stag·​nate | \ˈstag-ˌnāt \
stagnated; stagnating

Definition of stagnate 

intransitive verb

: to become or remain stagnant

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Other Words from stagnate

stagnation \stag-​ˈnā-​shən \ noun

Examples of stagnate in a Sentence

a puddle of stagnating water

Recent Examples on the Web

In the 40 years since Molotch named the growth machine, wages have stagnated, personal debt has exploded, and the sense that our redistributive policies are largely unfair has crept into our discourse. Alex Baca, Vox, "I work in urban planning. Now Amazon’s coming to my city.," 20 Nov. 2018 As the iPhone has stagnated in terms of new features, Apple has increased the average cost of its flagship device by more than $350, from $749 to $999. Nick Statt, The Verge, "The Apple Watch stole the show from this year’s new iPhones," 15 Sep. 2018 Perfect timing too—five months on from release, Vermintide II is just hitting that point where multiplayer games start to stagnate. Hayden Dingman, PCWorld, "This week in games: Forza 7 removes loot boxes, Forsaken remastered, and Nintendo sues ROM sites," 27 July 2018 The lack of mid-skilled jobs means there are fewer opportunities for workers starting at the bottom to move up, which causes wages and economic mobility to stagnate. charlotteobserver, "Ashley Christensen," 3 July 2018 Trust in law enforcement has hit historic lows in recent years, causing clearance rates for major crimes to stagnate. Ben Austen, The New Republic, "How one American city chose to tackle crime, combat racism, and reckon with the legacy of police brutality," 21 June 2018 If there's a pitfall in the way education is structured it is that sometimes you can be allowed to stagnate. Michael Walsh, Courant Community, "Teacher Returns From D.C. Trip With New Sense Of Responsibility," 17 May 2018 Italy has stagnated for years and its economy, the third-largest in the eurozone, has lagged its main European partners. Colleen Barry, The Seattle Times, "Italy faces higher borrowing costs, sanctions on budget," 14 Nov. 2018 For female high-school dropouts aged 25 and over, participation has risen to 33.8% from 32.1% three years ago, even as participation for college grads stagnated. Harriet Torry, WSJ, "Strong Economy Draws Women into U.S. Labor Force," 20 Oct. 2018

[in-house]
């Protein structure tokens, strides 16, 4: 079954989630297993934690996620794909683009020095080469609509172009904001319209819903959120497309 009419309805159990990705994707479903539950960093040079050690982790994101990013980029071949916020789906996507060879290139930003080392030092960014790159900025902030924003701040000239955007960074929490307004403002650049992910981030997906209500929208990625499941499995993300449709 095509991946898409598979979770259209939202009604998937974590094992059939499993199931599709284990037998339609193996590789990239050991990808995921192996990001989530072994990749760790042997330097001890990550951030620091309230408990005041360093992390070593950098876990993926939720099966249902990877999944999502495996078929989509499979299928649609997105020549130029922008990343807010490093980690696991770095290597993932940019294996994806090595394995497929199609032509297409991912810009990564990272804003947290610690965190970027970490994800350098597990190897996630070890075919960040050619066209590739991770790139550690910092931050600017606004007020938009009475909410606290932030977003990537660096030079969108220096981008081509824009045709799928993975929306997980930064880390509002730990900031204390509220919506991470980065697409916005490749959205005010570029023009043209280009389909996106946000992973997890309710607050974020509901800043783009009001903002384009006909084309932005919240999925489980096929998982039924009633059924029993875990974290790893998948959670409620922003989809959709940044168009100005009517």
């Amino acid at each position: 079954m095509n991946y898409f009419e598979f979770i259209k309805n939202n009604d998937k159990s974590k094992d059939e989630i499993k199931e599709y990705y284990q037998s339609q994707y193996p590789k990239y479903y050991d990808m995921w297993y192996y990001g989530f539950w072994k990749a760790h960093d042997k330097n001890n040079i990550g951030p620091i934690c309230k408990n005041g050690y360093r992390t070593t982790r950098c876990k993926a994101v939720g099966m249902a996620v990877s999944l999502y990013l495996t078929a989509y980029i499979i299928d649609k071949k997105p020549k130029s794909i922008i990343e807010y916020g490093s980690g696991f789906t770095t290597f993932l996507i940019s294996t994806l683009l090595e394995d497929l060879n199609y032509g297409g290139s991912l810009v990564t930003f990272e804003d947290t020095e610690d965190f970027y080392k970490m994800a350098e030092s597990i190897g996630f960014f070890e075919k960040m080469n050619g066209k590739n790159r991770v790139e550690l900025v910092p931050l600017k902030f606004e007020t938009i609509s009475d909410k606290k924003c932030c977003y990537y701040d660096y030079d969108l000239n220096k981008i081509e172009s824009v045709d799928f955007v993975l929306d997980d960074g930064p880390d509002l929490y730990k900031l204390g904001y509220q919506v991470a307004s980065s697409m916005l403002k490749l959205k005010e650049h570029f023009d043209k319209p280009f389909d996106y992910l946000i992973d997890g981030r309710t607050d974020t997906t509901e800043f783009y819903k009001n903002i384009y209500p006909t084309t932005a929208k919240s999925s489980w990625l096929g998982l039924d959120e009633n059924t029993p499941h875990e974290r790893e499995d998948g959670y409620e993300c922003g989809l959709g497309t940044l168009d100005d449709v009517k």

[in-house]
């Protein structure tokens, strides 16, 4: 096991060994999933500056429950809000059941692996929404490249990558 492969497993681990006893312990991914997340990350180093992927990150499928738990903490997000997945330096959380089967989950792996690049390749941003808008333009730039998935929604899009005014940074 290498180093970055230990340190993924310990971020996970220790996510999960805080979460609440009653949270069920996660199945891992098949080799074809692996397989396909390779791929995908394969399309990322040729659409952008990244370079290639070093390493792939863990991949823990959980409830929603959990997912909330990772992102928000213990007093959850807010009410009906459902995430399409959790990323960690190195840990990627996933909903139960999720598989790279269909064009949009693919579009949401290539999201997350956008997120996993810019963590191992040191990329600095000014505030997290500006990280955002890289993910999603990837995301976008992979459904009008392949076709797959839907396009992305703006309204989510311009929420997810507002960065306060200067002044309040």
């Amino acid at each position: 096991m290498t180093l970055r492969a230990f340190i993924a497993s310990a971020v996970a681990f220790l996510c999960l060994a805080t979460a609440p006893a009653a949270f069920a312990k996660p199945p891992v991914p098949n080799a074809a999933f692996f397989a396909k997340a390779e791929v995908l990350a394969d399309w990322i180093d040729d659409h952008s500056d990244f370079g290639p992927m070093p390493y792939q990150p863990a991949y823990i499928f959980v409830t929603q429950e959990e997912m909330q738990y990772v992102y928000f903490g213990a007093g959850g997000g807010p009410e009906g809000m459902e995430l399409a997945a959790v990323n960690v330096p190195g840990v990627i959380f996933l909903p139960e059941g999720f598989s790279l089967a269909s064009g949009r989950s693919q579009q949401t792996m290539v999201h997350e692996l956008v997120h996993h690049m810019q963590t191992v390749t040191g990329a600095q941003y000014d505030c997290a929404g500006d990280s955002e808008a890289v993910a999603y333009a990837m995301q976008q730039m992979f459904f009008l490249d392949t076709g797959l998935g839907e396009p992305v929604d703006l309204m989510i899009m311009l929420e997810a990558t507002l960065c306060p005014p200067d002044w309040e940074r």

These example sentences are selected automatically from various online news sources to reflect current usage of the word 'stagnate.' Views expressed in the examples do not represent the opinion of Merriam-Webster or its editors. Send us feedback.

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First Known Use of stagnate

1661, in the meaning defined above

History and Etymology for stagnate

Latin stagnatus, past participle of stagnare, from stagnum body of standing water

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Statistics for stagnate

Last Updated

6 Dec 2018

Look-up Popularity

Time Traveler for stagnate

The first known use of stagnate was in 1661

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More Definitions for stagnate



English Language Learners Definition of stagnate

: to stop developing, progressing, moving, etc. : to be or become stagnant


stag·​nate | \ˈstag-ˌnāt \
stagnated; stagnating

Kids Definition of stagnate

: to be or become inactive or still Business has stagnated.

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More from Merriam-Webster on stagnate

Rhyming Dictionary: Words that rhyme with stagnate

Spanish Central: Translation of stagnate

Nglish: Translation of stagnate for Spanish Speakers

Britannica English: Translation of stagnate for Arabic Speakers

Comments on stagnate

What made you want to look up stagnate? Please tell us where you read or heard it (including the quote, if possible).


the figure or shape of a crescent moon

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